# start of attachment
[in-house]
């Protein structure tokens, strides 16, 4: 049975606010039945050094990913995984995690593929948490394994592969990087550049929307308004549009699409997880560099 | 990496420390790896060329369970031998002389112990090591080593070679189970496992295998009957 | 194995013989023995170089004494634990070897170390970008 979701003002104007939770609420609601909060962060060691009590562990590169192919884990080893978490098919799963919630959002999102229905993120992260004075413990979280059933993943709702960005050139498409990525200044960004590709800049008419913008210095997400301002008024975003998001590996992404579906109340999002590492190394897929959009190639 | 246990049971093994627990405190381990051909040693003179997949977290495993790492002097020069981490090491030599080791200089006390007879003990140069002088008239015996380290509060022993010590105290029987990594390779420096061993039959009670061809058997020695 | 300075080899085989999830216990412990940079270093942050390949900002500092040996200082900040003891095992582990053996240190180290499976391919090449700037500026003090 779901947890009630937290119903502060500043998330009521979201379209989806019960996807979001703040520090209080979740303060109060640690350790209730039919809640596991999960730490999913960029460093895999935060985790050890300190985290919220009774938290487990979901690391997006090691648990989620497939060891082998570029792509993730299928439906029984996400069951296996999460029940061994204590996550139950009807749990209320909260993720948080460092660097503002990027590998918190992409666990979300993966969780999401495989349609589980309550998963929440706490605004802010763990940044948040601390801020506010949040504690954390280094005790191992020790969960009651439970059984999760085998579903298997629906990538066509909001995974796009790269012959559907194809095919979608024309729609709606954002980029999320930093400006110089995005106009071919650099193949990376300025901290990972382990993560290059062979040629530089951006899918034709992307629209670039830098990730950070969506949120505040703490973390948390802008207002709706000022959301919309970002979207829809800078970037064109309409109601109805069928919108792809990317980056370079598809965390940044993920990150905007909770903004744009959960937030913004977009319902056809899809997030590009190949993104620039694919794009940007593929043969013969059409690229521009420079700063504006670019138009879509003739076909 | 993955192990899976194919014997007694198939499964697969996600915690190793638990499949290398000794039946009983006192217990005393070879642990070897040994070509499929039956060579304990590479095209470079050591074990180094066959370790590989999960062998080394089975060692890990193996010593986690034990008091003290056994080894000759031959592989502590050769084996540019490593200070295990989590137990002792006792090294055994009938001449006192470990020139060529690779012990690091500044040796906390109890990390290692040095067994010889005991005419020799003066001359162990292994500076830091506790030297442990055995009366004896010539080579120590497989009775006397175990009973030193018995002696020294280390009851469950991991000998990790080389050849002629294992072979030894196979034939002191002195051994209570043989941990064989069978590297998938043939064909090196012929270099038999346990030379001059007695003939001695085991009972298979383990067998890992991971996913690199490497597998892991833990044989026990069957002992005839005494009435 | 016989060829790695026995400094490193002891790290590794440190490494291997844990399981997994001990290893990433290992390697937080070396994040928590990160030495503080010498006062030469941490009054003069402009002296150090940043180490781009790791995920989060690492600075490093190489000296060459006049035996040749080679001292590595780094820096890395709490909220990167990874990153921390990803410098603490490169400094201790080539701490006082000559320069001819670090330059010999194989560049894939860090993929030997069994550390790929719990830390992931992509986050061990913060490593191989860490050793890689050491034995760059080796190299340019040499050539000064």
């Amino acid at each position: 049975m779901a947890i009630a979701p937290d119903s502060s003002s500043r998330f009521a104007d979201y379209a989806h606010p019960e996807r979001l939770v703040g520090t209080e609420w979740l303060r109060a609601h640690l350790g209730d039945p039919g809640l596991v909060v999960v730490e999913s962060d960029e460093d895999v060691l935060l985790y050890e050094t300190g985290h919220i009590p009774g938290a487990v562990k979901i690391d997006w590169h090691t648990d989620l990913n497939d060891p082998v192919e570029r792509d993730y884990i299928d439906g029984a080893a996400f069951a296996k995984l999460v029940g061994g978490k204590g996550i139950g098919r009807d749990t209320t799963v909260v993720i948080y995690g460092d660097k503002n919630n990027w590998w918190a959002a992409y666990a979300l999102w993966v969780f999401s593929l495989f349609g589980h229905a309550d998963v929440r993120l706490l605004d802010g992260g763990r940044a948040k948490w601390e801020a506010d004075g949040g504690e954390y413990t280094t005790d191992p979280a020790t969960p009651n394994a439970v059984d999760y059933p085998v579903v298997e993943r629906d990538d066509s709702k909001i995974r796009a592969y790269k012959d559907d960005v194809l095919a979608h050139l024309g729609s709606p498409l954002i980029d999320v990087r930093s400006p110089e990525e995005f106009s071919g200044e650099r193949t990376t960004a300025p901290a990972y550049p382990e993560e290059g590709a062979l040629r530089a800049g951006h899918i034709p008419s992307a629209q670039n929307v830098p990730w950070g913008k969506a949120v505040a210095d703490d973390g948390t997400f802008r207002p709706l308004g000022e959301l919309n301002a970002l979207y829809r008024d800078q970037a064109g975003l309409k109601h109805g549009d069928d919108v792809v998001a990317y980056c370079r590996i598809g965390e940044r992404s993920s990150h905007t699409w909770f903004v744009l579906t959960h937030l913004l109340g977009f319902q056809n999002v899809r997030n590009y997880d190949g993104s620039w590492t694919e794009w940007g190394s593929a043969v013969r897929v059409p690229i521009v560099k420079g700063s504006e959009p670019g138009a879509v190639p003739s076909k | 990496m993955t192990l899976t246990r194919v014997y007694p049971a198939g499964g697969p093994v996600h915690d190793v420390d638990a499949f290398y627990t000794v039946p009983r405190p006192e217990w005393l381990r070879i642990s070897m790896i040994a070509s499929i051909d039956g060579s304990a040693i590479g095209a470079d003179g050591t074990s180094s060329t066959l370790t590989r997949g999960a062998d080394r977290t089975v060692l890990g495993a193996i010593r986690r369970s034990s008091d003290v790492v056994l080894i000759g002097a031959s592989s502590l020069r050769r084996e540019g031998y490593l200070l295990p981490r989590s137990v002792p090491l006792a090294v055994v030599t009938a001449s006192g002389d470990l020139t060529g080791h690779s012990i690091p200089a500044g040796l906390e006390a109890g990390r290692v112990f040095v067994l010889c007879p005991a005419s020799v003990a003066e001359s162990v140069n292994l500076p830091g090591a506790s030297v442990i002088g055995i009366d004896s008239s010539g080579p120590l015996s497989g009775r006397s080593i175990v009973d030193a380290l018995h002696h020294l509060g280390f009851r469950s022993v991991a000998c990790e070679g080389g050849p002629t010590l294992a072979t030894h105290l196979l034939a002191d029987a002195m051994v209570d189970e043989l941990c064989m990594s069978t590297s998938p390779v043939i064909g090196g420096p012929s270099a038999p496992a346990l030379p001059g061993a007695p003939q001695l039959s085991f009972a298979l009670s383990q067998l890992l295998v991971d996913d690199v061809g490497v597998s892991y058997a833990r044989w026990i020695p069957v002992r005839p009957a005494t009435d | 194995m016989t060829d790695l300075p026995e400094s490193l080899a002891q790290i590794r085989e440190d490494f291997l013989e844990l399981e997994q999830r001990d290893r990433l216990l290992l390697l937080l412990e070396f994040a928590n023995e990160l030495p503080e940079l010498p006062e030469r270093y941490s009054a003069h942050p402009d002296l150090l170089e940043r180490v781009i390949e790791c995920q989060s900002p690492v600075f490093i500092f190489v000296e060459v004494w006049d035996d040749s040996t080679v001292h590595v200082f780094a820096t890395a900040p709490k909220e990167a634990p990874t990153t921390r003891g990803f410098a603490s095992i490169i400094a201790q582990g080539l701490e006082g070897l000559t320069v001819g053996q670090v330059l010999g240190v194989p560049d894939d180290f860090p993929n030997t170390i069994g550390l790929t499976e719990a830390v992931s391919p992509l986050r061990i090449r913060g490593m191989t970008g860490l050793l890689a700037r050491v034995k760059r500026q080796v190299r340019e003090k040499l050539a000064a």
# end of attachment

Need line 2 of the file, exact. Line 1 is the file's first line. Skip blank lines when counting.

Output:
């Protein structure tokens, strides 16, 4: 049975606010039945050094990913995984995690593929948490394994592969990087550049929307308004549009699409997880560099 | 990496420390790896060329369970031998002389112990090591080593070679189970496992295998009957 | 194995013989023995170089004494634990070897170390970008 979701003002104007939770609420609601909060962060060691009590562990590169192919884990080893978490098919799963919630959002999102229905993120992260004075413990979280059933993943709702960005050139498409990525200044960004590709800049008419913008210095997400301002008024975003998001590996992404579906109340999002590492190394897929959009190639 | 246990049971093994627990405190381990051909040693003179997949977290495993790492002097020069981490090491030599080791200089006390007879003990140069002088008239015996380290509060022993010590105290029987990594390779420096061993039959009670061809058997020695 | 300075080899085989999830216990412990940079270093942050390949900002500092040996200082900040003891095992582990053996240190180290499976391919090449700037500026003090 779901947890009630937290119903502060500043998330009521979201379209989806019960996807979001703040520090209080979740303060109060640690350790209730039919809640596991999960730490999913960029460093895999935060985790050890300190985290919220009774938290487990979901690391997006090691648990989620497939060891082998570029792509993730299928439906029984996400069951296996999460029940061994204590996550139950009807749990209320909260993720948080460092660097503002990027590998918190992409666990979300993966969780999401495989349609589980309550998963929440706490605004802010763990940044948040601390801020506010949040504690954390280094005790191992020790969960009651439970059984999760085998579903298997629906990538066509909001995974796009790269012959559907194809095919979608024309729609709606954002980029999320930093400006110089995005106009071919650099193949990376300025901290990972382990993560290059062979040629530089951006899918034709992307629209670039830098990730950070969506949120505040703490973390948390802008207002709706000022959301919309970002979207829809800078970037064109309409109601109805069928919108792809990317980056370079598809965390940044993920990150905007909770903004744009959960937030913004977009319902056809899809997030590009190949993104620039694919794009940007593929043969013969059409690229521009420079700063504006670019138009879509003739076909 | 993955192990899976194919014997007694198939499964697969996600915690190793638990499949290398000794039946009983006192217990005393070879642990070897040994070509499929039956060579304990590479095209470079050591074990180094066959370790590989999960062998080394089975060692890990193996010593986690034990008091003290056994080894000759031959592989502590050769084996540019490593200070295990989590137990002792006792090294055994009938001449006192470990020139060529690779012990690091500044040796906390109890990390290692040095067994010889005991005419020799003066001359162990292994500076830091506790030297442990055995009366004896010539080579120590497989009775006397175990009973030193018995002696020294280390009851469950991991000998990790080389050849002629294992072979030894196979034939002191002195051994209570043989941990064989069978590297998938043939064909090196012929270099038999346990030379001059007695003939001695085991009972298979383990067998890992991971996913690199490497597998892991833990044989026990069957002992005839005494009435 | 016989060829790695026995400094490193002891790290590794440190490494291997844990399981997994001990290893990433290992390697937080070396994040928590990160030495503080010498006062030469941490009054003069402009002296150090940043180490781009790791995920989060690492600075490093190489000296060459006049035996040749080679001292590595780094820096890395709490909220990167990874990153921390990803410098603490490169400094201790080539701490006082000559320069001819670090330059010999194989560049894939860090993929030997069994550390790929719990830390992931992509986050061990913060490593191989860490050793890689050491034995760059080796190299340019040499050539000064």